Hi Everyone!  Jess Davis here. I’m really trying to blog more these days. It’s challenging though. As an interior designer and visual person I find short form media to be so much easier! I’ve been promising you a more comprehensive summary of our kitchen renovation though.  So here goes.

The kitchen in our new house started off looking like this in plan – sorry for the blurriness – I only have this low res file – but you get the idea.

Buckhead kitchen atlanta plan

The actual size of the kitchen was not all that bad but as you can see, the layout was choppy, and it was closed off from the dining room and rest of the house (aside from the breakfast room).  Here are some photos of the existing:

Atlanta buckhead kitchen midcentury modern renovation designAtlanta buckhead midcentury modern design kitchenIt’s odd the way there was this pass-through to the living room and a little nook where the ovens were. And these fairly large pantries that really broke up the flow.  The appliances were in good condition and high quality – Viking and Kitchenaid – but not exactly what I would choose if I were selecting appliances now. And that column really cuts off the space. 

I’m sure we could have done some upgrades that would have made the existing layout work, but I really wanted to do this right – for a few reasons. As an interior designer, this is a portfolio piece – plus it would be a real shame not to open the kitchen up to the dining room and the beautiful views beyond.  Since we were reconfiguring the area south of the kitchen to create another bedroom, it just made sense to go ahead and add beams, delete the column and create our dream kitchen in this space.

We are planning to do a Phase 2 down the line where we connect the house with the garage, so the current exterior wall of the kitchen will later become an interior wall.  People (namely my parents) seemed very concerned about the space being dark after eliminating the windows below the cabinets. I actually think though that the space will feel even lighter and brighter than it ever has. Opening it up to the dining room will bring in a lot of light from the windows. Widening the hallway so that the entry hall flows straight into the kitchen will also bring in light from the other direction and just opening up the plan in general will make the space feel more expansive. On top of that we are adding a Velux Skylight above the island which I think will be a real feature in the kitchen  – the added natural light from above will really bring out the best in the dark stone island and black cabinets. I can’t wait to see the trees above through our skylight. Plus, another cool thing about this particular skylight is that it opens with solar power (via the Velux Active smartphone app), so we can bring in fresh air or release cooking odors from the kitchen.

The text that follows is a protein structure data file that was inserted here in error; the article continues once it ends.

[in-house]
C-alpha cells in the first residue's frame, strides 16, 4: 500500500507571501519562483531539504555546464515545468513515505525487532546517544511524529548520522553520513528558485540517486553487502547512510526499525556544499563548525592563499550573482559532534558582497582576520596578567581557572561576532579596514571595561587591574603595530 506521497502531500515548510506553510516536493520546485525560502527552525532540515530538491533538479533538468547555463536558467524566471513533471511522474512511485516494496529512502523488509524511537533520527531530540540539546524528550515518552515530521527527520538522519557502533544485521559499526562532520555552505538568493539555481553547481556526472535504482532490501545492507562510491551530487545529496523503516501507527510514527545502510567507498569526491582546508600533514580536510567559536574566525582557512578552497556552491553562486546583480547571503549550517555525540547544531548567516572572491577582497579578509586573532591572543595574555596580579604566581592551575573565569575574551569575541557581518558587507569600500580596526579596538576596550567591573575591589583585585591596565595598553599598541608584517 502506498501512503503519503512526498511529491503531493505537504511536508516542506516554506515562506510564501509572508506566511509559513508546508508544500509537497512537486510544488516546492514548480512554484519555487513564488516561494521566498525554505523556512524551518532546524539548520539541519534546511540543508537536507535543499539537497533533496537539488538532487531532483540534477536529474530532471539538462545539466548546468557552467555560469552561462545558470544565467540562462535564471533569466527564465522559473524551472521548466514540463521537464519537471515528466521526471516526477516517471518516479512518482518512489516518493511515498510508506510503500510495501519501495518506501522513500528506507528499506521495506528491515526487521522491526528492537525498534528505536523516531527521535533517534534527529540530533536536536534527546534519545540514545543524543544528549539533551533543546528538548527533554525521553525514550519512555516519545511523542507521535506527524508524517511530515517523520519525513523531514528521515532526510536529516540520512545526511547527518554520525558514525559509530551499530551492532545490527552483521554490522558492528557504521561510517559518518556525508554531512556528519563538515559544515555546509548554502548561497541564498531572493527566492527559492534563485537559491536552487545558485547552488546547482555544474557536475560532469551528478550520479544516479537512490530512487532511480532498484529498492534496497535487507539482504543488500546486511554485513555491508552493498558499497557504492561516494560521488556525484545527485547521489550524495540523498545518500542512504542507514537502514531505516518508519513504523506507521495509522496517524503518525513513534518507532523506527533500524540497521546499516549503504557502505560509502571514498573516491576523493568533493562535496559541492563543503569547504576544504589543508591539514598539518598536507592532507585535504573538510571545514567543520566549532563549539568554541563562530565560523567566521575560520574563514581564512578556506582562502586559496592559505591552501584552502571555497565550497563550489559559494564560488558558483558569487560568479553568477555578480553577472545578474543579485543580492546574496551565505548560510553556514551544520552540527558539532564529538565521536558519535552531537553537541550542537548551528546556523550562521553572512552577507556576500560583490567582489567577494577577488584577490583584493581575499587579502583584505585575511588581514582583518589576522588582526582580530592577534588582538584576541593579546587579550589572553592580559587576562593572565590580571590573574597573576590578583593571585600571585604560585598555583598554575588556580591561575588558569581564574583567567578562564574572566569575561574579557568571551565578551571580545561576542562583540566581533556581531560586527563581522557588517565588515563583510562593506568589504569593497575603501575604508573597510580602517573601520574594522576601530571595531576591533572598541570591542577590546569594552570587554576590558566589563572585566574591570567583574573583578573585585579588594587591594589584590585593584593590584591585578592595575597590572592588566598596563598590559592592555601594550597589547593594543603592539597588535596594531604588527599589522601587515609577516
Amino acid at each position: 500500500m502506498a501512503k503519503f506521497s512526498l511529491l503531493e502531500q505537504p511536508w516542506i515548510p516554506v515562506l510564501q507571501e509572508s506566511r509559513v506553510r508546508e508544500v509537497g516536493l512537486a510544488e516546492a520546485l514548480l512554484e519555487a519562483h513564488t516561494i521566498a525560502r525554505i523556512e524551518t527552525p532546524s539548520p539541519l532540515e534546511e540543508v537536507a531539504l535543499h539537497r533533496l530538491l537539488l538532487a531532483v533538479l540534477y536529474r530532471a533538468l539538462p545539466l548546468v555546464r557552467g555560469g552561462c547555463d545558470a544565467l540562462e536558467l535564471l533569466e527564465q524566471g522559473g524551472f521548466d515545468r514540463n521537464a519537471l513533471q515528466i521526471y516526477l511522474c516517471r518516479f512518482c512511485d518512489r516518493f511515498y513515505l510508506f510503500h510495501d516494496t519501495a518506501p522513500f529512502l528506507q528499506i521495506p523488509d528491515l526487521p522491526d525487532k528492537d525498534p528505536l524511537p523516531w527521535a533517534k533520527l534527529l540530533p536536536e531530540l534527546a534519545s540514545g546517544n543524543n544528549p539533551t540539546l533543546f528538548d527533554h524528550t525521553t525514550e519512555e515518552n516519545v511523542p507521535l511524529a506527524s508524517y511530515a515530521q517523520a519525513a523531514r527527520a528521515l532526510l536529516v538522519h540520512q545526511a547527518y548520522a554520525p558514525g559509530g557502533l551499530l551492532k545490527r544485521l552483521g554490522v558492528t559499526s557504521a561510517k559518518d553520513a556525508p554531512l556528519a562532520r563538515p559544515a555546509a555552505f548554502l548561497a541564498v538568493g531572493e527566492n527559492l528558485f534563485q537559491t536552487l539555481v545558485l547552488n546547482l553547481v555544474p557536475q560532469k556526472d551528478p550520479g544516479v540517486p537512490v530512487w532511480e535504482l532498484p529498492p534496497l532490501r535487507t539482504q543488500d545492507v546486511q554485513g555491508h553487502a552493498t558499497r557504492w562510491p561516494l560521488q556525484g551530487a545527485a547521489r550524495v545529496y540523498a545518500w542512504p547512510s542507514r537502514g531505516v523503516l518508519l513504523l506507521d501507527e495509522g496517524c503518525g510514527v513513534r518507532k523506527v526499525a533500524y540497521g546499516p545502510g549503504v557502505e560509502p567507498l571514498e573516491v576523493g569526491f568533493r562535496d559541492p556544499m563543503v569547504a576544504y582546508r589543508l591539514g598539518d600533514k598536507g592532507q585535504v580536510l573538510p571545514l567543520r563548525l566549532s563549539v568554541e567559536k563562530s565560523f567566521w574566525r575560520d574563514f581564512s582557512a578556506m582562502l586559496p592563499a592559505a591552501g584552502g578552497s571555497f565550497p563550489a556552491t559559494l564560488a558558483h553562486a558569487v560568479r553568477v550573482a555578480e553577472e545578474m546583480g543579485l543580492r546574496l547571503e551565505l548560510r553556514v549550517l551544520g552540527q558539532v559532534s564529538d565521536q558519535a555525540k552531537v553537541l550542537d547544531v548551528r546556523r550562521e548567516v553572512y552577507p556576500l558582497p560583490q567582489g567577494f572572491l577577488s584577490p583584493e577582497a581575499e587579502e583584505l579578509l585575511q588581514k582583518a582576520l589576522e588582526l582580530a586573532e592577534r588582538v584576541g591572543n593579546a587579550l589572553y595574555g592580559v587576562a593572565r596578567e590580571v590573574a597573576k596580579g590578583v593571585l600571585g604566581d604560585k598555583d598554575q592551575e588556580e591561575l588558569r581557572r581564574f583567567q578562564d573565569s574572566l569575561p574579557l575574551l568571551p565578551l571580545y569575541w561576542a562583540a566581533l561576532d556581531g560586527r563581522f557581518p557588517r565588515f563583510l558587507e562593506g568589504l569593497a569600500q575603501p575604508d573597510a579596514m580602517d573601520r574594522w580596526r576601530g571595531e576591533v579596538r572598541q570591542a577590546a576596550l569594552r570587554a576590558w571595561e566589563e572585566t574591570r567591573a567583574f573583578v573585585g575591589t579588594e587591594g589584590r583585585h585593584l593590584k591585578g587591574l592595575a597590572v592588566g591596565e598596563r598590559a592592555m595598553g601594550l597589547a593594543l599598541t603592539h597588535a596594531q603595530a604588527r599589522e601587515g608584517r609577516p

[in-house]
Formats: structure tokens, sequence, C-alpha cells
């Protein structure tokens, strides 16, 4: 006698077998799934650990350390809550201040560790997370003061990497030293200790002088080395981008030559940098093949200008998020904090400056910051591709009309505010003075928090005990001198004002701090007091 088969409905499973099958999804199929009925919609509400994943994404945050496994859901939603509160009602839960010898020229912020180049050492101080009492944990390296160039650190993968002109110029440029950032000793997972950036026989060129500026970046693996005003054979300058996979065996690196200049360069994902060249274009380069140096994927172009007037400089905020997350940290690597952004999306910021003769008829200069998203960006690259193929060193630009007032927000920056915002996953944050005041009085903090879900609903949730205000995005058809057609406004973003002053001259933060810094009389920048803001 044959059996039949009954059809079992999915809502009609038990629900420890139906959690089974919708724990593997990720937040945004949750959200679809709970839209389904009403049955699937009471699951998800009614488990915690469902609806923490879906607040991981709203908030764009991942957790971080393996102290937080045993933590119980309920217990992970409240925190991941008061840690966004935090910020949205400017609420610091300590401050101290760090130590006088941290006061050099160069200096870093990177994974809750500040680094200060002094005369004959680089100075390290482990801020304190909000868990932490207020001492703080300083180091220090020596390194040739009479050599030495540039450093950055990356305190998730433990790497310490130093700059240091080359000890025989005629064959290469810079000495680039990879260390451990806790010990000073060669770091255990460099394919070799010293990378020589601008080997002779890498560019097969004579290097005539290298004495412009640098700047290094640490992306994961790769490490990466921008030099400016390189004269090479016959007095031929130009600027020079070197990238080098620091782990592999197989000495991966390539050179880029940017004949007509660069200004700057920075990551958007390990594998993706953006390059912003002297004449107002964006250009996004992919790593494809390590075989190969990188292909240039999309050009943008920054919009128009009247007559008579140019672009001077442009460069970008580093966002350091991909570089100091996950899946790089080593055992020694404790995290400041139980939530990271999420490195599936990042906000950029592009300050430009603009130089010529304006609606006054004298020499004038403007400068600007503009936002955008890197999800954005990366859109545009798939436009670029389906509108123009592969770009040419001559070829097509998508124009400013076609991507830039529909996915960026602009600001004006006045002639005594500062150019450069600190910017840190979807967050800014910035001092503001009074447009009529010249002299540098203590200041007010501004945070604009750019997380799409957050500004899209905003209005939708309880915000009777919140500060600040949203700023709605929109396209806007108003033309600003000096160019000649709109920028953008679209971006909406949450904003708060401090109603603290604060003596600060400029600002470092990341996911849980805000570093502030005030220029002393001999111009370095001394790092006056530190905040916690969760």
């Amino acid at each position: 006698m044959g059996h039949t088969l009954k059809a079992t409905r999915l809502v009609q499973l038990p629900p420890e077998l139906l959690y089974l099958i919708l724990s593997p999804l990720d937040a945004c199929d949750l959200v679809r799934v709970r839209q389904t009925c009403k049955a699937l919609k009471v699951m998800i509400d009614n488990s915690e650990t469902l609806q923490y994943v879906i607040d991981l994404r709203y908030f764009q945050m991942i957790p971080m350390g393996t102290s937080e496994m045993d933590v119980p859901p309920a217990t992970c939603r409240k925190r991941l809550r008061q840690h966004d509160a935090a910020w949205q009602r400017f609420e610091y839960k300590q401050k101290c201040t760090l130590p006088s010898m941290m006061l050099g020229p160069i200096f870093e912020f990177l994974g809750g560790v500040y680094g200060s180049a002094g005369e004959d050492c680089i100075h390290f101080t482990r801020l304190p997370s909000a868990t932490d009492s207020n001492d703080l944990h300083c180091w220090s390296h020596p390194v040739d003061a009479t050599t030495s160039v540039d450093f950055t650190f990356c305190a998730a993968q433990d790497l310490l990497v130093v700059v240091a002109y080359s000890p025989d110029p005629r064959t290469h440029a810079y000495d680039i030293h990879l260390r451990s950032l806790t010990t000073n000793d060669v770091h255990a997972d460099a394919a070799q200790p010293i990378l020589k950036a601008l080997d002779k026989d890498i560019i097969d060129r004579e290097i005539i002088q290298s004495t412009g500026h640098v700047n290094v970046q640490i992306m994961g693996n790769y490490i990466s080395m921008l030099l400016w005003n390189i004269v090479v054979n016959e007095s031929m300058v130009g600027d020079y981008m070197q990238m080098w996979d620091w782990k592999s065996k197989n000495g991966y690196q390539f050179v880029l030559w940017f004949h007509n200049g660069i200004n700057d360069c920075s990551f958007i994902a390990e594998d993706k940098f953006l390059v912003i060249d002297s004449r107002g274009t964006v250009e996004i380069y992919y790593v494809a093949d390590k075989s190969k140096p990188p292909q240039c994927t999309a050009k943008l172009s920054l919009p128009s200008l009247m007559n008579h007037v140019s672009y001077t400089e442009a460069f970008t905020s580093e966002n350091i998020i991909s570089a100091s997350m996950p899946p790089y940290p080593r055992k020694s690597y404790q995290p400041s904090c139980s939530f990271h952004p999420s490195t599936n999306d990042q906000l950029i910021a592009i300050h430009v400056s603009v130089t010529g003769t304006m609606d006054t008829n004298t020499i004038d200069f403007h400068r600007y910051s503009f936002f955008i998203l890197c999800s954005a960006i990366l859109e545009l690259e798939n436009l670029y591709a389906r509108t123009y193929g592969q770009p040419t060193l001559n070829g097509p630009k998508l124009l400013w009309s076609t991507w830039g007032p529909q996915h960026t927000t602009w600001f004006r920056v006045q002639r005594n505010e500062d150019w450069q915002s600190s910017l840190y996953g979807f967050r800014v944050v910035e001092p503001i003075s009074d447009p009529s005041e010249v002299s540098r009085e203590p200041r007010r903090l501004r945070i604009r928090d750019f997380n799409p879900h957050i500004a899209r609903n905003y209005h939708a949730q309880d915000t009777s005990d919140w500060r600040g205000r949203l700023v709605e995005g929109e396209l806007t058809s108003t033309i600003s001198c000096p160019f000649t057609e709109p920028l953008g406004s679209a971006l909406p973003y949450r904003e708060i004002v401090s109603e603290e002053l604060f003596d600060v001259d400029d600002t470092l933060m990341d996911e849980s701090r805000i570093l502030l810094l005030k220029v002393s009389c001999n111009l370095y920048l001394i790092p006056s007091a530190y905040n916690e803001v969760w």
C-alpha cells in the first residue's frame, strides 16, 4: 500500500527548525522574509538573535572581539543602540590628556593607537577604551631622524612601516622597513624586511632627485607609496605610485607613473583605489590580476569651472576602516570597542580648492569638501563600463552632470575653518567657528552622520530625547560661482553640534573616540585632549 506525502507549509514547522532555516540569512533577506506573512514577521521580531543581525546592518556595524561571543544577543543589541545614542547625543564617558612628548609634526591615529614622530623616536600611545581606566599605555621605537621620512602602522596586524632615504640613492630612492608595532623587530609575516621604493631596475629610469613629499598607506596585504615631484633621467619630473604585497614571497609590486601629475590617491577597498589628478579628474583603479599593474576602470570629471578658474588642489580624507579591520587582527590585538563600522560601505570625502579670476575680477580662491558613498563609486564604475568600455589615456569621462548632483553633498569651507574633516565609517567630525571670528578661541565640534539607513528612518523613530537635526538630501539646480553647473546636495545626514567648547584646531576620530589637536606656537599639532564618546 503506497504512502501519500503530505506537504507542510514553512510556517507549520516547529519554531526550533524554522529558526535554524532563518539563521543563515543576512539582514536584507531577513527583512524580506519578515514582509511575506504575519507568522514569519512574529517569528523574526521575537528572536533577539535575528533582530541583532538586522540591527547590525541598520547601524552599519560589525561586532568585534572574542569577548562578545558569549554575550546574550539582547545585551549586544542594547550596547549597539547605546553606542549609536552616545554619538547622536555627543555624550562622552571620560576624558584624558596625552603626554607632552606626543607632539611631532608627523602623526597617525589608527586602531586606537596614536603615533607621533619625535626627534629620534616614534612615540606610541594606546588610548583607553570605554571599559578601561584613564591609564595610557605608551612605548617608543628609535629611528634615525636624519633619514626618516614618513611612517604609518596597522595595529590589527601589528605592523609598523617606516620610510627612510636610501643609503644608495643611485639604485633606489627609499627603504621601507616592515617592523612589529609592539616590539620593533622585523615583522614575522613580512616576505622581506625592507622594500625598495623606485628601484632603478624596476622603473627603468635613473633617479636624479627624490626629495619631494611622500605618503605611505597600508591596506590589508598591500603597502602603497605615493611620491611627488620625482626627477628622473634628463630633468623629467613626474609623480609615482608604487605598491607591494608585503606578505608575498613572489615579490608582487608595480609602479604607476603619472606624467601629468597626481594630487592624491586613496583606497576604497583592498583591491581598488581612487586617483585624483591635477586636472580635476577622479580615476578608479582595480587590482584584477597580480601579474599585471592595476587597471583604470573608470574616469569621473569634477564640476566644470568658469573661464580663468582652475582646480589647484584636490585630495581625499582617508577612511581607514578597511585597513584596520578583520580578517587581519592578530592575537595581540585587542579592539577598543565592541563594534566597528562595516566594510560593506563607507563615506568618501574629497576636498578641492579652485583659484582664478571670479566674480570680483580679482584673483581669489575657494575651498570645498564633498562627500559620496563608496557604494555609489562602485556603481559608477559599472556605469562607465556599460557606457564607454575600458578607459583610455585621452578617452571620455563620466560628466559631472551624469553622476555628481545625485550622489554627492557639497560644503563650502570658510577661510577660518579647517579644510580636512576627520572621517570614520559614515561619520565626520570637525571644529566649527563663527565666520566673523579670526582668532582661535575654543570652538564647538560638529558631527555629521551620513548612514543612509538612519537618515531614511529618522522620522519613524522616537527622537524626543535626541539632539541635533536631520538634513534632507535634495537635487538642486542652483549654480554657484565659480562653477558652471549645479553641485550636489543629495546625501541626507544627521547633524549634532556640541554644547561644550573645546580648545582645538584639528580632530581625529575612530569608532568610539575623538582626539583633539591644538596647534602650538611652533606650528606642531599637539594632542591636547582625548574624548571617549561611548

As far as the plan goes, the new layout is pretty straight forward and obvious.  Here is what it is generally looking like (minus a few tweaks):

And here are the two plans side by side so you can see the changes.

before and after kitchen planClosing up the windows allowed me to create a range hood wall with a feature tile backsplash and open shelving. I have long debated the open shelving idea. It looks so good, but do things stay clean and neat looking? I think the answer is that you put stuff you use every day on those shelves – items that are plain and simple and sculptural – things that you wash often and don’t have the time to gather dust. On the top shelves you can put items that you barely use but that are beautiful – think vases and cake stands. Items that you don’t mind having to dust off a bit when you take them down. 

mid century kitchen design tile cabinets smeg stoveNow let’s talk cabinets.  To contrast with the open storage on the range side, the other side of the kitchen is all closed storage. Since this wall backs up to the paneled living room wall, I decided to create a sort of paneled volume or box so to speak that houses a small coat closet on the end, a built-in fridge, and pantry spaces. I love how clean looking this is going to be and I love the warmth and authenticity of the wood paneling.  Yes! I am not painting it. Painted wood paneling is great but I love the warmth of the wood with the clean lines in this house.  The wood cabinets will have black hardware (from my new Deco Series) and the other cabinets and island will be black with contrasting brass hardware. 

On to the kitchen island. The island is mainly storage, trash, a big sink, and a built-in microwave.  My big debate, though was should it have seating? Should the seating be on both sides? In the end, since the kitchen opens up to a more casual dining room where we will actually eat our meals, we decided to opt for an open island end down by the den with only two stools for perching. 

As far as other finishes, I waffled back and forth – light counters or dark counters. I finally decided that a black-ish veined countertop from Dekton with a black cabinets would look the most sophisticated and the very textural San Gabriel green/grey brick tile from Fireclay Tile would really stand out on the wall with the stove. I opted for a black sink from Build.com to work with the black counters and a really cool faucet with pull-out in brass and black with a bit of knurling for texture.

Buckhead kitchen design board mid century modern renovationI’m sure I’ve bored you with enough details for now. I’ll take you through the riveting appliance selection process in another post (can’t wait to talk about my Smeg Stove)

So there you go: A palette of wood, black, textured sage, brass, natural light, and a pop of red.  What do you think? I’ve done a few kitchen renovations in my day, but I always appreciate feedback and suggestions. So suggest away – anything I’m missing?